The Contribution of Urban Refugees to the Economic Development of Host Nations: a Case Study of Uganda
Author: WAMIMBI DENIS
Supervisor: Laura Otaala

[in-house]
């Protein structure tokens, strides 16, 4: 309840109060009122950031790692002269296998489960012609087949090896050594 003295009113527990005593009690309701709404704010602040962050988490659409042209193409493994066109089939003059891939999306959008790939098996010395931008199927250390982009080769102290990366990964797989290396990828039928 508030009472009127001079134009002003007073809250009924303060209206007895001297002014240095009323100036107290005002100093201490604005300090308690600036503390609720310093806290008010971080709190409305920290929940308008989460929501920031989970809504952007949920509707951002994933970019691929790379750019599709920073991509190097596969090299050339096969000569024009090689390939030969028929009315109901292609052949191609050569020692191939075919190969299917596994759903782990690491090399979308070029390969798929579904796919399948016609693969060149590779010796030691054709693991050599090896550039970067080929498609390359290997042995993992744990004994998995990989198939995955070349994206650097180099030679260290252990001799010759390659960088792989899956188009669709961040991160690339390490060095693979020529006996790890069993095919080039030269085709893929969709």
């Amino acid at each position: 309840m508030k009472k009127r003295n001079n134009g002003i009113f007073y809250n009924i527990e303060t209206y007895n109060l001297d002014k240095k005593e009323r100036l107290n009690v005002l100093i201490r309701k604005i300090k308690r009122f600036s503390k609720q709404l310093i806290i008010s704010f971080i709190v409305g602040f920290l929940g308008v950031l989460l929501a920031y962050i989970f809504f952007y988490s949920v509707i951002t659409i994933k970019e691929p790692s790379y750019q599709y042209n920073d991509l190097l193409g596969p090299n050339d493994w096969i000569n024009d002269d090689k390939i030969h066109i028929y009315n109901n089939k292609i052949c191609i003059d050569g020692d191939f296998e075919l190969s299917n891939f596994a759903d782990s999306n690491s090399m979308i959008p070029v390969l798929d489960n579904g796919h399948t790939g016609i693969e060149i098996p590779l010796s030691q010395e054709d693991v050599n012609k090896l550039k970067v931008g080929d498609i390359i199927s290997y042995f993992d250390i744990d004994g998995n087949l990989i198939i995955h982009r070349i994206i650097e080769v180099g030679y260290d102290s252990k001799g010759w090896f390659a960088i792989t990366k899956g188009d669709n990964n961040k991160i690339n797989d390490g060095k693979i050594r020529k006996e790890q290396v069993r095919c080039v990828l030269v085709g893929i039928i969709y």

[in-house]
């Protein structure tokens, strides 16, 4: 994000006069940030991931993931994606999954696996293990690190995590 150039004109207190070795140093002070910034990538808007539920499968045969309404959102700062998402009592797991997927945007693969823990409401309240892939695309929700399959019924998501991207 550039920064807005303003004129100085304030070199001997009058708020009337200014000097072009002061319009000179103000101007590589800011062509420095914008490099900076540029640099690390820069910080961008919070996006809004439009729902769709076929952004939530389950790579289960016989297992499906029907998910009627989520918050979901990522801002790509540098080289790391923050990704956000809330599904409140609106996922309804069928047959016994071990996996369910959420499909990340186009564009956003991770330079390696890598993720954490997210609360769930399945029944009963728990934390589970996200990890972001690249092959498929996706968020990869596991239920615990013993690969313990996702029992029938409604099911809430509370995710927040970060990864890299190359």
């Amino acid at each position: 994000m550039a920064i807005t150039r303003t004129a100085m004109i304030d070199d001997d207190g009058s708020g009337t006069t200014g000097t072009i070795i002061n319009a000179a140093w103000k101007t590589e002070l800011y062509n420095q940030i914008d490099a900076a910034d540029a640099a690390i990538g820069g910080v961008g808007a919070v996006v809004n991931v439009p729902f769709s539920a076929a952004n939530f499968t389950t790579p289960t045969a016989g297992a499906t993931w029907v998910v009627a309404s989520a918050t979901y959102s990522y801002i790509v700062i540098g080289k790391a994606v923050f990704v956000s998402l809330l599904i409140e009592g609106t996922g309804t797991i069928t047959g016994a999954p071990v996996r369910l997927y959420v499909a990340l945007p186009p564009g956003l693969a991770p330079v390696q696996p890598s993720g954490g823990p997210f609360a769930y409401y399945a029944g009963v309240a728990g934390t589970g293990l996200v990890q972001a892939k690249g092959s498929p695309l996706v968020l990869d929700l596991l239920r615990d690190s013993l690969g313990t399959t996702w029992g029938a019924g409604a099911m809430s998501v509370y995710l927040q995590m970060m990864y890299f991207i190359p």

Resettling refugees was a last resort and only 1% were resettled (Velasquez, 2015, p.4). Urban refugees had different identities; for example, those under UNHCR; allowed and not allowed to settle in Kampala, unregistered and self-settled refugees, and the persecuted and vulnerable cases under the care of INTERAID (Macchiavello, 2003, p.3). The study examined the contributions and challenges of urban refugees to economic development and peace building in Uganda as host nation. The research employed phenomenological case study design, involving eight participants. In the study, the findings were: to question 1) the reasons for urban refugee presence in Uganda were both cost and opportunistic reasons, from wars to economic ends. 2) Urban Refugees were peaceful as there were more concerned with recovery from the effects of war and were humble in their relationship with the local community because they anticipate greater support from them; to question. Urban Refugees were highly motivated to work and picked on any job, even without capital. Refugees with skills and capital managed to establish retail outlets from which Ugandans bought items and paid taxes to the council; to question 3) The Urban refugees faced the challenges of immediate and negative-natural reaction to strangers, high taxes, being misunderstood, cheated, and xenophobic sentiments and cost of living that were equally being experienced by host communities; to question 4) there were advocacies by local traders for equal economic rights between urban refugees and host communities, while ordinary Ugandans preferred special considerations for national opportunities for development against their counterparts, the refugees. The status of urban refugees in Kampala City, Ugandaís capital city was impressive and very encouraging for policy makers and refugees -themselves. The phobic stunt was a shared emotion that strangers would encounter on their very first day of meeting, where integrating and building a mutually rewarding relationship with the host community gave rise to new emotions of happiness and prosperity in their endeavors alongside their hosts, felt more peaceful, found new homes, integrated well, and excelled at businesses as well as in various jobs they did for either fellow refugees or their hosts.